Model Legislation by Hotel Lobby Also Proposes New Regulatory Scheme While Hotels Receive Billions in Corporate Welfare.
As readers know by now, we’ve begun looking into the hotel industry’s efforts to slow the growth of the home sharing industry, a more sustainable form of travel. Only hours after we published a new report on how major hotel companies have received $3.6 billion in corporate welfare checks since 2008, Business Insider revealed the next step in the hotel industry’s lobbying efforts to protect its market share.
According to internal American Hotel & Lodging Association (AH&LA) documents, obtained by Business Insider and confirmed by the lobbying group, the model legislation proposes that:
- Homeowners would be forced to pay a tax of $2,500 each just to “register” to rent their home – amounting to more than $1.25 billion in tax income for local governments
- An annual renewal fee of $250 for each registration, and
- An inspection by the local health & safety department.
Business Insider calulates that Airbnb’s half a million listings alone would generate around $1.25 billion in tax income for local governments.
For someone who simply wants to rent out a spare bedroom or a vacation home to make some extra cash, these new taxes and regulations seem pretty severe to us.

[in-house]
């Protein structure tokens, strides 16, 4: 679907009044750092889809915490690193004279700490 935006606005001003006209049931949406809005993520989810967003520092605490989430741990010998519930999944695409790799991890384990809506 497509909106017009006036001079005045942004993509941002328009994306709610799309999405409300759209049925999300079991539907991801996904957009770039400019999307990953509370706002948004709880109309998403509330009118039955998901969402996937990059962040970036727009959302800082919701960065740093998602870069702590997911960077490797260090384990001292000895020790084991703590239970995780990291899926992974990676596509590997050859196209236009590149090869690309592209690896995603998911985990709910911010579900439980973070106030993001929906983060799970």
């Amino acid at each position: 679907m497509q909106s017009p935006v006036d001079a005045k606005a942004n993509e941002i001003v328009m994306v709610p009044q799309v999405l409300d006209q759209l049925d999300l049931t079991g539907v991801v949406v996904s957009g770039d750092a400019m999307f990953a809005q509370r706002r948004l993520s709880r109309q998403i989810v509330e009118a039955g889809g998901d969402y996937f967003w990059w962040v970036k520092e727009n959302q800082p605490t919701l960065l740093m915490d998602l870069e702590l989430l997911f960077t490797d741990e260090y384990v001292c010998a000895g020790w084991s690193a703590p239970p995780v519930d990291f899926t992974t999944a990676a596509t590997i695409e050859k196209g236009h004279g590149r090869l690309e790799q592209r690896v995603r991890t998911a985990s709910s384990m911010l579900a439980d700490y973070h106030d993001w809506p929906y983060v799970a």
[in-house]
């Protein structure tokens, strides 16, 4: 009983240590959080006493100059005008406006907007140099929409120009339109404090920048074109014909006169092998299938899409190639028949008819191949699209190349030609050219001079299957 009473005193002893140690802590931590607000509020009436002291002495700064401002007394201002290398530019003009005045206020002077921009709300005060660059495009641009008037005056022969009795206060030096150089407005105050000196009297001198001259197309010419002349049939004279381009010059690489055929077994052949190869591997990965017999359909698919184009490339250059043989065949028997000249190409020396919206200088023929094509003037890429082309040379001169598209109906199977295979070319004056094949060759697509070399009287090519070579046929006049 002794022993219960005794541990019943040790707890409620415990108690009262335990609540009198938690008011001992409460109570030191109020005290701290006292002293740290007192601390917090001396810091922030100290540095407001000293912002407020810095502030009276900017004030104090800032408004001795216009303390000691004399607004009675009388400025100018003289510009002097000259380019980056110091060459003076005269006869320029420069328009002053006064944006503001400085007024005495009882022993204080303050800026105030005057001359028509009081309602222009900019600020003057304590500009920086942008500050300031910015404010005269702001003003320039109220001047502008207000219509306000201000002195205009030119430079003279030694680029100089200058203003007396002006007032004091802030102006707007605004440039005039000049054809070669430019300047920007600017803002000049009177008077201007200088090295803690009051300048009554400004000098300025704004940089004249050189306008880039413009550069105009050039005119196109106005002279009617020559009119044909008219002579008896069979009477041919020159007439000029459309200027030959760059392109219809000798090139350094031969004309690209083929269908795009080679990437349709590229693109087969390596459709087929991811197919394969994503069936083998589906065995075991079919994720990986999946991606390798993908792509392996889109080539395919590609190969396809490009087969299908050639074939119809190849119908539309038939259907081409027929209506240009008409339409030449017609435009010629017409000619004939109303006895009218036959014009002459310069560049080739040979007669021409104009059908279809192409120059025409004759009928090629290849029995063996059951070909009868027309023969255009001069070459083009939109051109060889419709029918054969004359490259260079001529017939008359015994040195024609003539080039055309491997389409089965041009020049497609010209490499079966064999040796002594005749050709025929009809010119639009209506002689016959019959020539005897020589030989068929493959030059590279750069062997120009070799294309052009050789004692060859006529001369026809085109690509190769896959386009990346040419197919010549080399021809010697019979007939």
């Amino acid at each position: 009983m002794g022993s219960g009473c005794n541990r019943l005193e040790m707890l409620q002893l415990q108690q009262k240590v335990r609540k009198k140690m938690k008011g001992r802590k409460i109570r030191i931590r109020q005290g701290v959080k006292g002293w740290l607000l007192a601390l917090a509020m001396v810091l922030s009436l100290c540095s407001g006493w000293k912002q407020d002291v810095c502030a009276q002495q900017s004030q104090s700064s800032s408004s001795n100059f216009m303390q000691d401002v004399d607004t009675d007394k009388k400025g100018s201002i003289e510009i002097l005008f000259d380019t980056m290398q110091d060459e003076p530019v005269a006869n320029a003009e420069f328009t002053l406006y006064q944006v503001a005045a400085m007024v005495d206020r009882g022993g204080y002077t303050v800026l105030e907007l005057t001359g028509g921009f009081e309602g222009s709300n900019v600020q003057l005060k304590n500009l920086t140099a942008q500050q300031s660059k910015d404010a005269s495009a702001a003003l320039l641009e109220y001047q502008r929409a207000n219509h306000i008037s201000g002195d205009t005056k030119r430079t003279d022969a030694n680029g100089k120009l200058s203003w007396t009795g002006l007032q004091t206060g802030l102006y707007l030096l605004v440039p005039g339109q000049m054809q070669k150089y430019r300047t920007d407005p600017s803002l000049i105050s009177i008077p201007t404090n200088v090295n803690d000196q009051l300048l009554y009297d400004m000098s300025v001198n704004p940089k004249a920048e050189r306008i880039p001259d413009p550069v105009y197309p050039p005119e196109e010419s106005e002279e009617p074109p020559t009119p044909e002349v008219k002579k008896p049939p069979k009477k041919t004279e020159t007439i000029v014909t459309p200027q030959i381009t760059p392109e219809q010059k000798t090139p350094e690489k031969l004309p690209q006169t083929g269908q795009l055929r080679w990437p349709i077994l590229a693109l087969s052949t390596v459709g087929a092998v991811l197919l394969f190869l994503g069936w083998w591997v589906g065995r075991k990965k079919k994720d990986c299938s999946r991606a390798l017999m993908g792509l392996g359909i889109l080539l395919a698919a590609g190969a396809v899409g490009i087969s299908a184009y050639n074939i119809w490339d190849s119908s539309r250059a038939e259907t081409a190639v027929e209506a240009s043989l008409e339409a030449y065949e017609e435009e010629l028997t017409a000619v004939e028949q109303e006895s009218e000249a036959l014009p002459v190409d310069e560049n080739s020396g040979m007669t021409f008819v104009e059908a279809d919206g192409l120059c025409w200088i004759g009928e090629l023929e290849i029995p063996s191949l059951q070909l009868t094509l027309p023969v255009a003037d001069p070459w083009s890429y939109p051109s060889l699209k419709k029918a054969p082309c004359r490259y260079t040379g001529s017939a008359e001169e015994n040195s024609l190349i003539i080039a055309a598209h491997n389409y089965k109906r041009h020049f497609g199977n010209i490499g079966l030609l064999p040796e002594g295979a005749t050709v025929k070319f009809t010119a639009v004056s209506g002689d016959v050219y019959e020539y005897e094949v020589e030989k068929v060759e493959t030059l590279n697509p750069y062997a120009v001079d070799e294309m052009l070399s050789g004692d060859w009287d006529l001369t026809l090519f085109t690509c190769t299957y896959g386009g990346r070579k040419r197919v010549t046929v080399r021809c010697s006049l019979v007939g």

Hotel Lobby’s Top 15
We found this model legislation curious, especially in light of the fact that major hotel chains that are central players in AH&LA have engineered pretty good deals for themselves at taxpayer expense.
Our survey of 55 news and business media outlets found that since 2008, 37 parent hotel companies received at least $3.6 billion in direct taxpayer support for 79 unique hotel projects. This graphic shows the top 15 companies:
The revelation of AH&LA’s model legislation follows the same path worn by the fossil fuel lobby – mature, highly profitable industries getting politicians to give them taxpayer money to underwrite their profits and block upstart competitors in the market.
AH&LA member companies have secured massive amounts of corporate welfare and now want politicians to tax ordinary people whose home rentals might compete with them. That’s the mark of not just a mature industry, but a powerful lobby.
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Scott Peterson is executive director of Checks and Balances Project, a national watchdog blog that seeks to hold government officials, lobbyists and corporate management accountable to the public. Funding for C&BP comes from sustainable economy philanthropies and donors.